Honestly Ben, by Bill Konigsberg
Genres: Young Adult, Contemporary, LGBTQIA
“We change. We keep changing. We won’t be finished products ’til the day we die.”
This review contains spoilers, and is also a bit personal. Please read with caution!
Openly Straight, this book’s prequel, is very special to me. It’s the book that helped me realize that I was attracted to girls; it is essentially the book that helped me come out to myself. Eventually this escalated to where I’m at today. Without Openly Straight, I don’t think I ever would’ve been honest with myself about my true feelings.
It was not a perfect book, but in a bittersweet way, I liked how it ended. I enjoyed Rafe and Ben’s relationship and wanted them to have their happily-ever-after, but the fight and loss of friendship was more realistic. It felt finite. So all it took was one look at Honestly Ben for me to know what was going to happen.
Don’t get me wrong: it’s not a bad book, just the same as Openly Straight wasn’t. I like the way Bill Konigsberg writes, I like how he characterizes, and I like the silly and sometimes extremely dark humor that he sprinkles in.
“I feel like we already have a truce,” I said. “I’ve placed my imaginary Maginot Line, and there is an uneasy accord along the Western Front.”
“Oh, Ben,” he said, and the gentleness of his voice made me look away. “Wait. Am I Hitler in that analogy?”
I hadn’t thought of it that way. “I guess.”
“So you made the Jewish guy Hitler. Nice.”
I also agree with basically everything this book is about: agape, or unconditional love. It’s a type of love that goes beyond anything physical or material, and can relate to anyone, paternal, sexual, emotional, etc. I strongly believe in this type of love; I don’t believe in soul mates, exactly, but that there is someone, or possibly multiple someones, that are out there and are so right for you that things like sexuality and gender don’t matter anymore. As Ben says repeatedly, he is not gay or bisexual, but he still loves Rafe despite the fact that he’s a boy. A lot of readers seem to be upset by this and claim that this is misrepresenting bisexuality, and as someone who was formally bisexual, I can understand their point of view – but at the same time, I get what Konigsberg was trying to say. I don’t think he was trying to be biphobic; I think he was trying to show that people love who they love without restriction. That is agape.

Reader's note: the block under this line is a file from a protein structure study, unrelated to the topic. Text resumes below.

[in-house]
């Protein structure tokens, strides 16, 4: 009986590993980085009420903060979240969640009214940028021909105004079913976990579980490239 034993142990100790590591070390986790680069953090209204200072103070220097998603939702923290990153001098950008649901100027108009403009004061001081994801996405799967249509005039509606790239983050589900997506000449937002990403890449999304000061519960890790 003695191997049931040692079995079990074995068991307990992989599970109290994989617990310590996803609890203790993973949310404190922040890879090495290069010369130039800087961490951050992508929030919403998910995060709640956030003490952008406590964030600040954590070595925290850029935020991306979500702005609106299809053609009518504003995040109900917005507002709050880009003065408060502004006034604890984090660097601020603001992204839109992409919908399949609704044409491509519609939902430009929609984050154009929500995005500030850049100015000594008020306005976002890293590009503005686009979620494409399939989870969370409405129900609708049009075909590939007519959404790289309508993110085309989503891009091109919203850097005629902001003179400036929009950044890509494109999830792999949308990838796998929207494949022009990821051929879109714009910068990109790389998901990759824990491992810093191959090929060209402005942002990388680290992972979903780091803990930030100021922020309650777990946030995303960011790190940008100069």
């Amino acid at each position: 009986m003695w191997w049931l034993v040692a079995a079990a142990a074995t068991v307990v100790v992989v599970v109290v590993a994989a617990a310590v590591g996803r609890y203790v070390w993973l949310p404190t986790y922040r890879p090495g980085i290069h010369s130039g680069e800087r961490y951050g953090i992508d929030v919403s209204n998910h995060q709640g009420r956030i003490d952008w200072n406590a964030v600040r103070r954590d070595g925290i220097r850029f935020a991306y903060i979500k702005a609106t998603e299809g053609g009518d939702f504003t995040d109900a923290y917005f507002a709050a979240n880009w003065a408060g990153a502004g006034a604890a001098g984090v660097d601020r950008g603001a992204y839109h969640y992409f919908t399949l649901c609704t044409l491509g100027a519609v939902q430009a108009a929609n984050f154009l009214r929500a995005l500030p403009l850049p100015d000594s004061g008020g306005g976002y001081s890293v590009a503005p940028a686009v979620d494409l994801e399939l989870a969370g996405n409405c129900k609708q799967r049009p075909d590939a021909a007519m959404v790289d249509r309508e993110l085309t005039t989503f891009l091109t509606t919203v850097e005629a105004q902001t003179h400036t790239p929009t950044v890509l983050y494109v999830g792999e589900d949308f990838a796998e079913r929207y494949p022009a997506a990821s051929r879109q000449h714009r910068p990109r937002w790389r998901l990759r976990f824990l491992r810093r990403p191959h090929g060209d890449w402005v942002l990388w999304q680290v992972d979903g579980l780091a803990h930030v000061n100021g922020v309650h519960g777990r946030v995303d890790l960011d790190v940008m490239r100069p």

Sorry, I couldn’t help myself.
My problems with this book reside in other things, the first and foremost being that Honestly Ben feels like an excuse to give Rafe and Ben the HEA that they were deprived of in Openly Straight. Otherwise I can think of no other significance. There isn’t even a change of scenery; the book literally dumps you in where the previous left off. The result is that I felt like I was reading the exact same book. I would’ve liked something a little different: a new place a few years from now, maybe, but something to give it a change of scene.
This relates to the other thing, which is the advocacy. I want to mention that I have absolutely no opposition about advocacy in books whatsoever, because I think that’ll be the generated idea. I love it. This book touches various subjects, including misogyny, anti-war, gender identity, and of course homosexuality. These topics are very important to me, but when I see them in a book, I want them to be integrated in a way that flows with the plot. I want it to still be a book. Instead, all that it does is prop the book up for its lack of substance. I kept feeling like I’d fallen inside of Tumblr.
I felt the same way about David Levithan’s Every Day. I appreciate and support these things when they are discussed in books, but I don’t want it to be everything. I am still a reader; I still want to be entertained.
A good book all in all, but I wish that it had varied from its predecessor. If there are ever going to be any future books about Ben and Rafe, I’d like them to be experiencing new situations instead of dealing with old ones.